Monday, 04 July 2022

Average house prices hit new high but growth is slowing

THE latest house price index published by Halifax shows that, although the rate of price growth is slowing down, the average house price has risen to a record high of £276,759.

This is £24,500 up on this time last year, and £37,500 higher than two years ago.

Russell Galley, managing director of Halifax, said: “House price growth slowed somewhat at the start of the year, rising by just 0.3 per cent in January, the smallest
monthly increase since June 2021.

“This followed four consecutive months of gains above one per cent, and with annual growth remaining at 9.7 per cent, the average UK house price was little changed, edging up slightly to a new record high of £276,759.

“Following the peak activity of 2021, transaction volumes are returning to more normal levels. Affordability remains at historically low levels as house price rises continue to outstrip earnings growth.

“Despite record levels of first-time buyers stepping onto the ladder last year, younger generations still face significant barriers to home ownership as deposit requirements remain challenging.

“This situation is expected to become more acute in the short-term as household budgets face even greater pressure from an increase in the cost of living, and rises in interest rates begin to feed through to mortgage rates.

“While the limited supply of new housing stock to the market will continue to provide some support to house prices, it remains likely that the rate of house price growth will slow considerably over the next year.”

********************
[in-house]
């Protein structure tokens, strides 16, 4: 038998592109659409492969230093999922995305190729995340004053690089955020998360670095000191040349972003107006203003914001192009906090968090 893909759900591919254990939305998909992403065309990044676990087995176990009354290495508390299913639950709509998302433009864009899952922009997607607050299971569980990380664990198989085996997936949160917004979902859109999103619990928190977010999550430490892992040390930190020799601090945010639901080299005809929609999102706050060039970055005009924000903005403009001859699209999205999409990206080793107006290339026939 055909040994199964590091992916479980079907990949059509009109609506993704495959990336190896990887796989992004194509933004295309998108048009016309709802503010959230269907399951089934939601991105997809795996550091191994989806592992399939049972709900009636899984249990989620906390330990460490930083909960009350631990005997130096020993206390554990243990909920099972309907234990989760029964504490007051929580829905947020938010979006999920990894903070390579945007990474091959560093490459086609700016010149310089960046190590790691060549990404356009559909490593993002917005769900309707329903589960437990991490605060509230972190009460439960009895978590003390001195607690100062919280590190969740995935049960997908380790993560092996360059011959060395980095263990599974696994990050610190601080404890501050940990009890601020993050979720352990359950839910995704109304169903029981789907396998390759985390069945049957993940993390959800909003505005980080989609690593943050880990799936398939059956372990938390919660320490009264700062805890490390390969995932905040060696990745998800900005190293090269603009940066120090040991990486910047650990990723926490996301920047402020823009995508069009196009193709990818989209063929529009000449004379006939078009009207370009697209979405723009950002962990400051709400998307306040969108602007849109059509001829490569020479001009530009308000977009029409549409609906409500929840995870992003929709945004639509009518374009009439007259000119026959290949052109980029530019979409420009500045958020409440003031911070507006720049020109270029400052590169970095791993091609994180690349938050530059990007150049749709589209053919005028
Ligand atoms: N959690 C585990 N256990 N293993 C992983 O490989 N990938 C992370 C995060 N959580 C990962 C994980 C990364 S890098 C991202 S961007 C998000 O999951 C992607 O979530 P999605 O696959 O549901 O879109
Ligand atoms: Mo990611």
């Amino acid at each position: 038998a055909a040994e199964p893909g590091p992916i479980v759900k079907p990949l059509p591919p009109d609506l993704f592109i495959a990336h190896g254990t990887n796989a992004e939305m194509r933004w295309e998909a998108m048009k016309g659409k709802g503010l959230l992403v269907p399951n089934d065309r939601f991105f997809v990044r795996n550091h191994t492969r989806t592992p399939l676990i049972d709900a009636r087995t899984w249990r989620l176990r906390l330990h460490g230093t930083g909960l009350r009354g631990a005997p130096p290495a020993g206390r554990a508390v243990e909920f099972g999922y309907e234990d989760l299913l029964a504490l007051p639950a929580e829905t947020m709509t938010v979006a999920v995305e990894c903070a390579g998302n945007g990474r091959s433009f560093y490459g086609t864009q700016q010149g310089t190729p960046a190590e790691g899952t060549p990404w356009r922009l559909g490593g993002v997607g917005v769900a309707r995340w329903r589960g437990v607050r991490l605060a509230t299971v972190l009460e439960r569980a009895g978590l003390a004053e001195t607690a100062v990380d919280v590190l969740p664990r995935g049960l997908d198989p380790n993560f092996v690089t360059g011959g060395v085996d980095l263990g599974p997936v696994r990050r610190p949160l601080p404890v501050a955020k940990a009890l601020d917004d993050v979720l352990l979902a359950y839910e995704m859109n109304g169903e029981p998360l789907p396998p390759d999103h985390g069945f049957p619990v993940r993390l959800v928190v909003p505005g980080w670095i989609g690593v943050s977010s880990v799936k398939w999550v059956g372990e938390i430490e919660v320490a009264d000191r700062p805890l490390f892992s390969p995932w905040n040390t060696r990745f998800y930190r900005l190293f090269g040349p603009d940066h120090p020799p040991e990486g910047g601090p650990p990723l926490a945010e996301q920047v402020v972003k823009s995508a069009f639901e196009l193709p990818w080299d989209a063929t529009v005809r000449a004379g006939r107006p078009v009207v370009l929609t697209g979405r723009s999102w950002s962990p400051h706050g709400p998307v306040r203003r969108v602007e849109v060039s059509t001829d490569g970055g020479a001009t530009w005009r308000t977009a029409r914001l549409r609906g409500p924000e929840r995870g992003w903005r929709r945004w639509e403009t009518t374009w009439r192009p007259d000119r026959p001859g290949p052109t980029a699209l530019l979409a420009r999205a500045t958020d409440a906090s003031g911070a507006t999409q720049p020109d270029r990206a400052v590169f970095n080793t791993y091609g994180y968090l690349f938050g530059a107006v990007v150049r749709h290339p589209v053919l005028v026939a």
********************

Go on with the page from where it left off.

Meanwhile, in its latest residential market survey, the Royal Institution of Chartered Surveyors (RICS) reported more prospective home buyers in January.

The increase in demand for property surveys was at its highest level since the peak of the stamp duty holiday in May 2021 — however this occurred before the most recent rise in interest rates.

Simon Rubinsohn, RICS chief economist, said: “The increase in new market appraisals is an encouraging signal that more supply may be funnelled onto the market over the coming months, but it remains to be seen whether any uplift in this area is sufficient to match the resilient trend in demand.

“That said, there is an inevitable question mark over the impact of rising interest rates, allied to the jump in the cost of living on homebuyer sentiment.”


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